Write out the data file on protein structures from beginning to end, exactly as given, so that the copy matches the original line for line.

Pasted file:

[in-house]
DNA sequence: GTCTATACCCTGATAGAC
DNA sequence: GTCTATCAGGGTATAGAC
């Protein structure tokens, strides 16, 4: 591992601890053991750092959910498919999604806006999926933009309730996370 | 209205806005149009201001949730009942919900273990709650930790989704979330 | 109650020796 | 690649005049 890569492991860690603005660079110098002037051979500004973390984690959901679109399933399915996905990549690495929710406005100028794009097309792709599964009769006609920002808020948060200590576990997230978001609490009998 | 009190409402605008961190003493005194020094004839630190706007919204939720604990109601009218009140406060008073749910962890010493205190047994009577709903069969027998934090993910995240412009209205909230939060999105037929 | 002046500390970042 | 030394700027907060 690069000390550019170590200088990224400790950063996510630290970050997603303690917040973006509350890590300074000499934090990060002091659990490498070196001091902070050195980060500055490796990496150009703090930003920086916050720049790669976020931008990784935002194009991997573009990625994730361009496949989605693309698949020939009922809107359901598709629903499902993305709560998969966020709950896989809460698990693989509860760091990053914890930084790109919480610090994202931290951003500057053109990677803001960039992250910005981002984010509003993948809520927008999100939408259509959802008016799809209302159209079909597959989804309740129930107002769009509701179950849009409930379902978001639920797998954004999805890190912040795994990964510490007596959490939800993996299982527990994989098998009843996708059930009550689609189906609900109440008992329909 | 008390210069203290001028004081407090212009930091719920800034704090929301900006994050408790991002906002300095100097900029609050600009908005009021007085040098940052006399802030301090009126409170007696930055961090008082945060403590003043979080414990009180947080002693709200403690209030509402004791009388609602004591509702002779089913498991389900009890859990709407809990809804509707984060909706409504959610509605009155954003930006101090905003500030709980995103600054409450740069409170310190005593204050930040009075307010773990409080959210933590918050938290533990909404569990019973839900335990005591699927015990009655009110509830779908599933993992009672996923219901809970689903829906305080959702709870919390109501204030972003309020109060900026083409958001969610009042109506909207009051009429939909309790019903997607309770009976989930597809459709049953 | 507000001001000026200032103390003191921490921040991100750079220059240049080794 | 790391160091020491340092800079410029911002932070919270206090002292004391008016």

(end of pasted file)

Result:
[in-house]
DNA sequence: GTCTATACCCTGATAGAC
DNA sequence: GTCTATCAGGGTATAGAC
């Protein structure tokens, strides 16, 4: 591992601890053991750092959910498919999604806006999926933009309730996370 | 209205806005149009201001949730009942919900273990709650930790989704979330 | 109650020796 | 690649005049 890569492991860690603005660079110098002037051979500004973390984690959901679109399933399915996905990549690495929710406005100028794009097309792709599964009769006609920002808020948060200590576990997230978001609490009998 | 009190409402605008961190003493005194020094004839630190706007919204939720604990109601009218009140406060008073749910962890010493205190047994009577709903069969027998934090993910995240412009209205909230939060999105037929 | 002046500390970042 | 030394700027907060 690069000390550019170590200088990224400790950063996510630290970050997603303690917040973006509350890590300074000499934090990060002091659990490498070196001091902070050195980060500055490796990496150009703090930003920086916050720049790669976020931008990784935002194009991997573009990625994730361009496949989605693309698949020939009922809107359901598709629903499902993305709560998969966020709950896989809460698990693989509860760091990053914890930084790109919480610090994202931290951003500057053109990677803001960039992250910005981002984010509003993948809520927008999100939408259509959802008016799809209302159209079909597959989804309740129930107002769009509701179950849009409930379902978001639920797998954004999805890190912040795994990964510490007596959490939800993996299982527990994989098998009843996708059930009550689609189906609900109440008992329909 | 008390210069203290001028004081407090212009930091719920800034704090929301900006994050408790991002906002300095100097900029609050600009908005009021007085040098940052006399802030301090009126409170007696930055961090008082945060403590003043979080414990009180947080002693709200403690209030509402004791009388609602004591509702002779089913498991389900009890859990709407809990809804509707984060909706409504959610509605009155954003930006101090905003500030709980995103600054409450740069409170310190005593204050930040009075307010773990409080959210933590918050938290533990909404569990019973839900335990005591699927015990009655009110509830779908599933993992009672996923219901809970689903829906305080959702709870919390109501204030972003309020109060900026083409958001969610009042109506909207009051009429939909309790019903997607309770009976989930597809459709049953 | 507000001001000026200032103390003191921490921040991100750079220059240049080794 | 790391160091020491340092800079410029911002932070919270206090002292004391008016």